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Outdoor Retailer Summer 2008 #4

My report on Outdoor Retailer Summer Market 2008 continues (click here for the previous installment):

Wine to Go…or to Hold

PlatyPreserveNobody at Cascade Designs was telling whether the genesis of the idea was to make it easier to take along some wine on the trail while preserving its flavor, or to find a way to preserve leftover wine, but the good news for wine-lovers is that the new PlatyPreserve does both.

The PlatyPreserve is a based on the Platy bottle we are all familiar with. Mind you, it’s not like many haven’t decanted a bottle into a Platy before. Many a fine vino, and not so fine, truth be told, has been transported into the wilds that way. However, the standard clear Platy Bottle isn’t an ideal wine container. Light is an enemy of wine, particularly reds. The concept has been modified slightly by altering the laminated plastic material to make it impervious to damaging light. Wine’s other enemy is oxygen, which is easily dealt with by simply squeezing the flexible bottle until all the air is out before capping the PlatyPreserve.

No light and no oxygen mean the wine should be good for up to six months, according to the designers. We sampled some wine that we were told had been in the PlatyPreserve for over a month and compared it to the same wine poured straight from a fresh bottle. There was very little noticeable difference in taste; the month-old wine was perfectly drinkable. I’ve seen wine go far worse over a long evening. We took home a sample, we’ve done the deed, and I guess I’ll report back in a few months. But, the concept seems sound and I’ve really no reason to believe it won’t work as promised. I can’t see a company like Cascade Designs having invested all that’s involved to develop and launch this product if it didn’t work. It’s not like they could hide a problem for long, the proof will be readily apparent in the drinking.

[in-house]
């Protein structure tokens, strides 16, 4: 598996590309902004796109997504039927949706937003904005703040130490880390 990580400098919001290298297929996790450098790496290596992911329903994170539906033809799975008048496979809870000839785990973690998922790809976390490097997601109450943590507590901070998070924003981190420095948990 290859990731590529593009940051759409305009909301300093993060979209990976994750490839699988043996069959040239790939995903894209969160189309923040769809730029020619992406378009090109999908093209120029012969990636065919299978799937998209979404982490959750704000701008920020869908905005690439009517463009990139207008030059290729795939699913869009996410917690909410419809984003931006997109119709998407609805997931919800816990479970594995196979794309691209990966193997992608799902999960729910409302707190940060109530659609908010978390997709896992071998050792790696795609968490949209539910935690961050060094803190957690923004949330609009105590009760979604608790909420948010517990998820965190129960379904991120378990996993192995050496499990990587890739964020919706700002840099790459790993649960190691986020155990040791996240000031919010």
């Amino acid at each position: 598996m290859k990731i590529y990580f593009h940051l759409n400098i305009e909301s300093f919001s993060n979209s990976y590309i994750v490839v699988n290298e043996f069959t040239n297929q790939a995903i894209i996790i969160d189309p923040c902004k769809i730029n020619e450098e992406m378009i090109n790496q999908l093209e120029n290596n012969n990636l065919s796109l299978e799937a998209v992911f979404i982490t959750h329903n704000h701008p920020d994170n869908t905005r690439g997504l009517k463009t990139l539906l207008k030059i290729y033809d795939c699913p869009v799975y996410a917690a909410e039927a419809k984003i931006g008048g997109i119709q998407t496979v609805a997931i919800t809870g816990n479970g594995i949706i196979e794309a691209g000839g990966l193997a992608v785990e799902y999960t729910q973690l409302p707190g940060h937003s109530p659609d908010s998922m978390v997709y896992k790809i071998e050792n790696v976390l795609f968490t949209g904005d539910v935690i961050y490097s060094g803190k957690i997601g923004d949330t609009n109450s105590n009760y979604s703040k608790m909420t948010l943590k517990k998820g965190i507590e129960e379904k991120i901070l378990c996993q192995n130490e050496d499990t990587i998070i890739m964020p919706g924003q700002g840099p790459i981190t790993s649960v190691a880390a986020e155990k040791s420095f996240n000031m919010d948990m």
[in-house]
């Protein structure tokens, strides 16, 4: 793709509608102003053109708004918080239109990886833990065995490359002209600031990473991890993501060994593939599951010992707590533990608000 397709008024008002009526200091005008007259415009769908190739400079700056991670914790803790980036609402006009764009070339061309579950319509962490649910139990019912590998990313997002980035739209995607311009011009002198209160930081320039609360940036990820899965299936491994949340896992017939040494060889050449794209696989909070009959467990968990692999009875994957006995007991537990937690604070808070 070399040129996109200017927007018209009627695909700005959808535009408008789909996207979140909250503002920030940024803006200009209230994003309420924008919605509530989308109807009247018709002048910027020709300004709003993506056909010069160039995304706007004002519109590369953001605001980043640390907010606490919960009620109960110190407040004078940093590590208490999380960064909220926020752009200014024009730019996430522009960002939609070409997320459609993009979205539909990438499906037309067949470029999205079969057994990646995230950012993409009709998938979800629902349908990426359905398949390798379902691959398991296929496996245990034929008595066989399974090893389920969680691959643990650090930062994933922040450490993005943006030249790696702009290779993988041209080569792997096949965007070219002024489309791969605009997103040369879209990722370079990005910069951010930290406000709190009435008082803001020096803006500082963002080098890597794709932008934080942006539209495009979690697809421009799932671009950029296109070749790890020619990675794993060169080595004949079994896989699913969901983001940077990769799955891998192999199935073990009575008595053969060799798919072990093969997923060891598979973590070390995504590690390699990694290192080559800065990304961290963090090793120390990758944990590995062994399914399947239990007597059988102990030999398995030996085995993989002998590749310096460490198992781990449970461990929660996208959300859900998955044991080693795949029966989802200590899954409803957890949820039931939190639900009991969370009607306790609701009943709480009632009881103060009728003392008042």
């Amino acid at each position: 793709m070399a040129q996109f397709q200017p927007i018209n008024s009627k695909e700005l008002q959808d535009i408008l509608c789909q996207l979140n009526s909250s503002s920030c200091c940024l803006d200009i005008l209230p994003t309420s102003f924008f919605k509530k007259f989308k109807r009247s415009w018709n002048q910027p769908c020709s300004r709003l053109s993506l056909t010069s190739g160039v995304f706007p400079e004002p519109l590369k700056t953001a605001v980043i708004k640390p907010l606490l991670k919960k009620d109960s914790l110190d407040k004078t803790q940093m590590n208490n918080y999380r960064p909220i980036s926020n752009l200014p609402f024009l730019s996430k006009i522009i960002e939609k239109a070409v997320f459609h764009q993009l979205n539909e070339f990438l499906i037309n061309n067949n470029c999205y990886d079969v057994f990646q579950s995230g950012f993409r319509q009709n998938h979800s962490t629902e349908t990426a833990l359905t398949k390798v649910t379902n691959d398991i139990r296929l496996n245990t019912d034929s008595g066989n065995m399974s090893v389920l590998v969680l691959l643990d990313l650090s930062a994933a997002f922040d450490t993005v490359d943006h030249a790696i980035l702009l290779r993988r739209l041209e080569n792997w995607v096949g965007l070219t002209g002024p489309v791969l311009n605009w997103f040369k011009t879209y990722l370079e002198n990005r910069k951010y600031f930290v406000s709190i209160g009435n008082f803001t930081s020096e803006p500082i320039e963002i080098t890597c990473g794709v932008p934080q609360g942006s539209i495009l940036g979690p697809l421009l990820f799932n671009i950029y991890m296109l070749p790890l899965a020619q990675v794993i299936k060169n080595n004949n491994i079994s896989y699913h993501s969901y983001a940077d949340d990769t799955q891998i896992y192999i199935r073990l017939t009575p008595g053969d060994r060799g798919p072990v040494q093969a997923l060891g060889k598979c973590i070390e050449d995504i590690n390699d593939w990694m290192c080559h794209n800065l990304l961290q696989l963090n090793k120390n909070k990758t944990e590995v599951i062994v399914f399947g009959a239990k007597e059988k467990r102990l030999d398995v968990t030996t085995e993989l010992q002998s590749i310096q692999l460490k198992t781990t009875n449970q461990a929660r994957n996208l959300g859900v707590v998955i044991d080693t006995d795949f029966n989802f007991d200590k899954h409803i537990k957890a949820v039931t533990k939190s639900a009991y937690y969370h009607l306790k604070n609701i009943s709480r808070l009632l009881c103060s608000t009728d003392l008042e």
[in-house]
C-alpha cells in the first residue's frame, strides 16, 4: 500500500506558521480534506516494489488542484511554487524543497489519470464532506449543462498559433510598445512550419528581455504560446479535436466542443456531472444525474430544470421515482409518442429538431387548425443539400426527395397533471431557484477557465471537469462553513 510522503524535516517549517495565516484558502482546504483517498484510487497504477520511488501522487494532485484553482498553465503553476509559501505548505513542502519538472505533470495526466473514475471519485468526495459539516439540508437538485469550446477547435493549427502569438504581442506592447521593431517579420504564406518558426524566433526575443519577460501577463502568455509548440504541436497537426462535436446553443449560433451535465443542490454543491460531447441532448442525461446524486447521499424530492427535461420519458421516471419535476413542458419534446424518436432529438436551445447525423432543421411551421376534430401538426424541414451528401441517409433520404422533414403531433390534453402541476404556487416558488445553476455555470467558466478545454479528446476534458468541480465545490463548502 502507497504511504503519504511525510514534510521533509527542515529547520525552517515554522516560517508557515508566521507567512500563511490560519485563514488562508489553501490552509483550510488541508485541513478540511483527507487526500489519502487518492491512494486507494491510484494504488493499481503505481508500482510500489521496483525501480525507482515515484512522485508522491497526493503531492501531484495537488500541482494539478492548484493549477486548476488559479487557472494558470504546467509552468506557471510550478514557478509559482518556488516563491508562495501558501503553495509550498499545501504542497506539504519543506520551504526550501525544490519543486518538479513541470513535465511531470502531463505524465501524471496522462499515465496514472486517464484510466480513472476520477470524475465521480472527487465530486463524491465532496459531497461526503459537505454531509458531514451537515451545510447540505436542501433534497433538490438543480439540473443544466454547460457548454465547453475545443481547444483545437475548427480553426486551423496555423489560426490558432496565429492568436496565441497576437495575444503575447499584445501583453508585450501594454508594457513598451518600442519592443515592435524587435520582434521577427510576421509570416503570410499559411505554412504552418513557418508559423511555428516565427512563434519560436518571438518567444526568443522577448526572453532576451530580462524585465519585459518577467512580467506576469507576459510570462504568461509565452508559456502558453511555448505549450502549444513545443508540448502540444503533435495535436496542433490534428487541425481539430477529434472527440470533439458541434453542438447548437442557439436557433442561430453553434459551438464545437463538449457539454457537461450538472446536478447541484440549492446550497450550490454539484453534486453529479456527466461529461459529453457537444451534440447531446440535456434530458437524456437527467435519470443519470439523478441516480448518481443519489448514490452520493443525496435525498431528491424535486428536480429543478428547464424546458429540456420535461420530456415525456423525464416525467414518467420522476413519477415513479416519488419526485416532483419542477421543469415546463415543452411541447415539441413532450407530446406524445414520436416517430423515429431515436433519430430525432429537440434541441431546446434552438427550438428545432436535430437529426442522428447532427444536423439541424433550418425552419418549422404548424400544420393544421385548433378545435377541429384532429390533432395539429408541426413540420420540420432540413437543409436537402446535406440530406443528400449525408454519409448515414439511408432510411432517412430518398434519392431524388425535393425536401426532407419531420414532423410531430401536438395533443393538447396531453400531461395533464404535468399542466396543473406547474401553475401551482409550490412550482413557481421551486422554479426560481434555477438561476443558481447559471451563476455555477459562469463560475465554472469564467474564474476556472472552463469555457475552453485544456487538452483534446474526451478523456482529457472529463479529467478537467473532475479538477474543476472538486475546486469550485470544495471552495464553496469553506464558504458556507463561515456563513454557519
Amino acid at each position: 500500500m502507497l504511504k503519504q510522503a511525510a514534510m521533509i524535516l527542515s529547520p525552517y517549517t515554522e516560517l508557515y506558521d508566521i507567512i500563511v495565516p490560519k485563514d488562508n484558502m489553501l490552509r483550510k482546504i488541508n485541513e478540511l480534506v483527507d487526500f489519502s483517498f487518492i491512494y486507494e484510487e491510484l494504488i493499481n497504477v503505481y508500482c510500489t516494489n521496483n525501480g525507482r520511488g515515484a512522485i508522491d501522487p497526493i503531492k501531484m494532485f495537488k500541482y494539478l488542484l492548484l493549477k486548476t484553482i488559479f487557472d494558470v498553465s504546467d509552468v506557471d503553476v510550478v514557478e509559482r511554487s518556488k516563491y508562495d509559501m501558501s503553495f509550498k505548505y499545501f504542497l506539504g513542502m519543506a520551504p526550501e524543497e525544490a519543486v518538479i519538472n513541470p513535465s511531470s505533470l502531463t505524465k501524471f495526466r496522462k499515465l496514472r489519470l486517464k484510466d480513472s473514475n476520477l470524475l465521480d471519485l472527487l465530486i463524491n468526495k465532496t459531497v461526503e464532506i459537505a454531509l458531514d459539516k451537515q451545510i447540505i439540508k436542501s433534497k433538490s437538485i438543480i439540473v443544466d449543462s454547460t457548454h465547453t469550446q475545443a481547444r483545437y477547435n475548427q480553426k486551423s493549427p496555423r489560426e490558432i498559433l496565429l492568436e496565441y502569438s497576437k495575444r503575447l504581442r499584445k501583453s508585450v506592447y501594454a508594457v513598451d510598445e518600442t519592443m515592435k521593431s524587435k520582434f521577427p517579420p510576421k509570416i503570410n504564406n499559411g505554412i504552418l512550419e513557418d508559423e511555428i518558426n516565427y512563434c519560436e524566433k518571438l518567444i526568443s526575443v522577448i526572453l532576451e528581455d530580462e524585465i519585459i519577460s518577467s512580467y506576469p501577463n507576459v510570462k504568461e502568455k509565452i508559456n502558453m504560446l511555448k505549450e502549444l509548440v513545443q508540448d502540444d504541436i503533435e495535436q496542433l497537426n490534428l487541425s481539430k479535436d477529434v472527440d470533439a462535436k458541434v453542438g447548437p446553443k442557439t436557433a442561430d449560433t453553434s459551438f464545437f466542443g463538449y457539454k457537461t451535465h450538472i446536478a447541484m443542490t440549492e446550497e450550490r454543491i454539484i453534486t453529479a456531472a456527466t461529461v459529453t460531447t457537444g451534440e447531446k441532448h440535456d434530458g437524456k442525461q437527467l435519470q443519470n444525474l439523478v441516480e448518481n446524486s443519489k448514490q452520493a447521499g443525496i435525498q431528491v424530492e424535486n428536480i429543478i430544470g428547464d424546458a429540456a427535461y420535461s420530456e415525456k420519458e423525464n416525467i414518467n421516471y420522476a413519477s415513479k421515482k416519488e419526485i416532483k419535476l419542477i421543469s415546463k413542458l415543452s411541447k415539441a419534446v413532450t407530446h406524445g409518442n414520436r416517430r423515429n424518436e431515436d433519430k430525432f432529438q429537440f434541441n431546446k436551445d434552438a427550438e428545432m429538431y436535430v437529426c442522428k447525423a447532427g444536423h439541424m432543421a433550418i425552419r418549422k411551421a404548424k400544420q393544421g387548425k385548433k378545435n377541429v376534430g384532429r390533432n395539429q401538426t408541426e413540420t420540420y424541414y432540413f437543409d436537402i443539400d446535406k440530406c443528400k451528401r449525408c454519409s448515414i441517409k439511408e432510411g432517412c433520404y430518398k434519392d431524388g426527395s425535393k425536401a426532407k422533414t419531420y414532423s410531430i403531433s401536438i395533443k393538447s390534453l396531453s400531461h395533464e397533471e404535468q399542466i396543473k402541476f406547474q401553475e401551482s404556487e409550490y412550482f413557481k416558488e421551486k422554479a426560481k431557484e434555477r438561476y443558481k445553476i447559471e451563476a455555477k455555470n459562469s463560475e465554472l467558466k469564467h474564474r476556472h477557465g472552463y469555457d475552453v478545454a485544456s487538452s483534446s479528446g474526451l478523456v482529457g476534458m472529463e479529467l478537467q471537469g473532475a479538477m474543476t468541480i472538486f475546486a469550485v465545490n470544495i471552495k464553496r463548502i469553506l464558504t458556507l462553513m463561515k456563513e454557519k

Each PlatyPreserve holds 800 ML, a standard wine bottle’s worth. It will be available in September for $12.95 individually or in a four-pack for $44.95 (MSRP).

MSR Expands Emergency Shelter Offerings

MSR E-HouseMSR was showing off a number of new tents, two of which are expressly designed to compliment their E-Wing emergency tarp shelter introduced last year. The E-House and E-Bivy are both ultra-lightweight shelters that are compressed into a very small stuff sack about the size of a soda can and as hard as a rock. Both feature yellow Sil Nylon fabric and taped seams and come with a larger stuff stack because there’s not a chance you’ll ever get them back into the original one. .

The E-House can be set up with a pair of trekking poles, some sticks or a line stretched between trees. They claim it will provide “complete coverage for two and emergency shelter for four.” The floor area is given at 19 sq. ft. (1.76 sq. m) and the peak height is 45 inches (114 cm). “Cozy” comes to mind as an apt description for two and it will definitely be an emergency to get four to huddle inside. But those four will be most thankful for the shelter.

A single zippered door is found in one end and there’s also a vent in one side. No floor, but it does have a skirted base to help keep the weather outside. Weight is 20 oz (0.56 Kg). MSRP is $129.95

MSR E-BivyThe E-Bivy is a typical minimalist bivy sack. It will help keep the bag and you dry and add warmth and that’s a pretty good bet for only 9 oz (225g). MSRP is $79.95.

Both are expected to be available in the first quarter of 2009.

See more gear in the next installment